A day of reflection and gratitude: Laurelton celebrates Memorial Day during 35th annual parade

Hundreds of local residents marched to support fallen soldiers during Laurelton’s 35th Annual Memorial Day Parade.
Photo by Athena Dawson

Hundreds of Laurelton residents marched in a Memorial Day parade honoring the sacrifice of fallen veterans on Monday, May 27. 

Residents gathered early in the morning on Memorial Day for the 35th annual Memorial Day Parade and Ceremony.

Thirty-nine organizations marched in the parade, including multiple Divine 9 sororities and fraternities, local military organizations, civic groups and Boy Scout and Girl Scout troops.

The parade started at Francis Lewis Boulevard and ended at the Veterans Memorial Triangle at 225th Street and Northern Conduit Avenue. The New York Alliance Drumlines led the pace with upbeat drumming while community members stood outside of their homes, waving American flags and cheering the procession on.  

NYPD Explorers Post 2241 marches in the Laurelton Memorial Day Parade. Photo by Athena Dawson
Local Girl Scout troops are all smiles during the parade procession. Photo by Athena Dawson
Members of Alpha Phi Alpha Fraternity Inc. march in the procession. Photo by Athena Dawson

Julian Snype, President of the Federated Blocks of Laurelton and one of the event organizers, explained that the parade brings the community together every year. “It’s an opportunity to remember and honor those who have given their lives. Also, we have to talk about our history, and our history isn’t in the books that are given in school,” he said. “He added that veterans’ history is Black history and explained the importance of educating people on forgotten Black history. “My dad is a World War II vet. He turns 100 next month… a lot of black men and women joined the service and fought, “he said. 

The Federated Blocks of Laurelton was one of many event organizers for the annual Memorial Day Parade. Photo by Athena Dawson

Alongside the procession, retired marine Sgt. Lee Blackmon stood solemnly in his full-dress blue uniform, saluting those who passed by. “We’re honoring the dead. I think it’s important for everyone to understand the difference between Memorial Day and Veterans Day. This is a day where we take time and pay our respects to family members and those who sacrificed their lives for this day to be possible,” he said.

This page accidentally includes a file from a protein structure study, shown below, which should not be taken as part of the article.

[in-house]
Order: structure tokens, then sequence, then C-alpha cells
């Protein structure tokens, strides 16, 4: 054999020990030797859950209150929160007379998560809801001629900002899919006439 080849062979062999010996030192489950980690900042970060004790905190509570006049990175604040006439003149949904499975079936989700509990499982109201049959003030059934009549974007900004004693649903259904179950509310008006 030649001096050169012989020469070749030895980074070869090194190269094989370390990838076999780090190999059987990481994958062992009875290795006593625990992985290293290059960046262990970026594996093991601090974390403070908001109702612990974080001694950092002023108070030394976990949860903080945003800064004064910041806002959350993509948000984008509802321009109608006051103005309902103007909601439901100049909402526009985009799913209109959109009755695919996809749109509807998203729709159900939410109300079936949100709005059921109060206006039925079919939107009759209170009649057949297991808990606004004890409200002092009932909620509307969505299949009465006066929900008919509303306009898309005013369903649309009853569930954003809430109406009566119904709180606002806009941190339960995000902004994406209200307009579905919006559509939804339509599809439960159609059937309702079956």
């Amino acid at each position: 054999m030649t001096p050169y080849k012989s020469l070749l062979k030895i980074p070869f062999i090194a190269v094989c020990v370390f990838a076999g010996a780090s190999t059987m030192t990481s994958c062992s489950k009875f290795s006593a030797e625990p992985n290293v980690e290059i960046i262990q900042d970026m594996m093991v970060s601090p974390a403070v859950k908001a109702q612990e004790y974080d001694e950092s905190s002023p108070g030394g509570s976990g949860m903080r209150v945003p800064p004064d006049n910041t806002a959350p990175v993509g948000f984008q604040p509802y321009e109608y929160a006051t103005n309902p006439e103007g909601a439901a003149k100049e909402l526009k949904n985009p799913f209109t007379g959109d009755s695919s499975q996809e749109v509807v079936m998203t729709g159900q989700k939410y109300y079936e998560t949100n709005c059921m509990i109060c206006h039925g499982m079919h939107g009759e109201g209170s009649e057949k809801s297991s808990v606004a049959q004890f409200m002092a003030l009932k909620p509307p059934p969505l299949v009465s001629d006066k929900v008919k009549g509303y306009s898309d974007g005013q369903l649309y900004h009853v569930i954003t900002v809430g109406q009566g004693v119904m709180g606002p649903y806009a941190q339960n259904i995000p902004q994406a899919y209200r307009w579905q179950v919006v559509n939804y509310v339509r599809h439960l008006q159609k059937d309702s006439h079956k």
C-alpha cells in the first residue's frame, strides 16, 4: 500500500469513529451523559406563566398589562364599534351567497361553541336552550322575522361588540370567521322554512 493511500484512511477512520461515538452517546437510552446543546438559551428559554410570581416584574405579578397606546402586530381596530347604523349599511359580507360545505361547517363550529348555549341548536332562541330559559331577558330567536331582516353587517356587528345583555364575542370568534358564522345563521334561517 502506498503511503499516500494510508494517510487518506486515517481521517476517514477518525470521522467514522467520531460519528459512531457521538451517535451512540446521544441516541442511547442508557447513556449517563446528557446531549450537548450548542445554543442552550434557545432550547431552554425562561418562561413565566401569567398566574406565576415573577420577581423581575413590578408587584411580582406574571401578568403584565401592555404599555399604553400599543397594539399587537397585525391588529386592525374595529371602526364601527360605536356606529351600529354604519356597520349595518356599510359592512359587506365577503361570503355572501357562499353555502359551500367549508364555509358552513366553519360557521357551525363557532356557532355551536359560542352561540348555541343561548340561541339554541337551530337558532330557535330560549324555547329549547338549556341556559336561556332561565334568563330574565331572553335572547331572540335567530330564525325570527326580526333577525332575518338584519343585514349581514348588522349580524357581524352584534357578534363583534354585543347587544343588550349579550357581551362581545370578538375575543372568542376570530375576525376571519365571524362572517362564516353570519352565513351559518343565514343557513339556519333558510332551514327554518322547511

Retired marine veteran Sgt. Lee Blackmon salutes members of the procession. Photo by Athena Dawson

After the procession made its way to the Veterans Memorial, a group of local elected officials were there to greet the organizers and participants. Council Members Selvena Brooks Powers (D-31), and Nantasha Willaims(D-28), as well as Assembly Member Alicia Hyndman(D-29) and U.S. Rep. Gregory Meeks(D-5), and public advocate Jumanee Williams were in attendance. Additionally, the event brought all sides of the political spectrum, as Meek’s republican challenger, Paul King, and Hydman’s challenger, Dwayne Moore, were also in attendance.

VFW Post members honor fallen soldiers with a symbolic wreath-laying ceremony. Photo by Athena Dawson
Sgt. Major Jackie Wilson led the procession to the Veterans Memorial Triangle. Photo by Athena Dawson

At the memorial, members of local VFW posts held a ceremony honoring fallen soldiers. The ceremony started with greetings from parade chairman Fritz Casimir. Included in the ceremony was a flag folding ceremony to honor the patriots who have passed fighting in foreign wars. Citations were also given to two foreign war veterans who will be turning 100 years old in the coming months. Many veterans participated in a symbolic wreath-laying ceremony at the headstone located at the Veteran’s Memorial Triangle. 

Sgt. Major Jackie Wilson gifts a folded American Flag to one of the veterans honored at the ceremony. Photo by Athena Dawson

During the solemn ceremony, a few of the local elected officials spoke about the importance of remembering veterans who have perished. 

“This is the greatest country that this planet has ever seen,” said Meeks. “In each and every war, people decided to give their lives for freedom. Individuals have lost their lives and limbs, have given their heart and their souls, and we are here today to say thank you.” Meeks added.

Many elected officials echoed Meeks’ views. Public Advocate Williams said it was important to honor Black veterans and soldiers who fought in wars while duly fighting for their rights during the times of segregation and racial injustice. “Black folks have been fighting for this country with all their heart and soul, even when this country was not explicitly or implicitly fighting for them,” he said. 

The parade was sponsored by the Laurelton Lions Club, Federated Blocks of Laurelton, Garden Club of Laurelton, American Legion Post 1946, V.F.W. Post 5298, and the Concerned Citizens of Laurelton.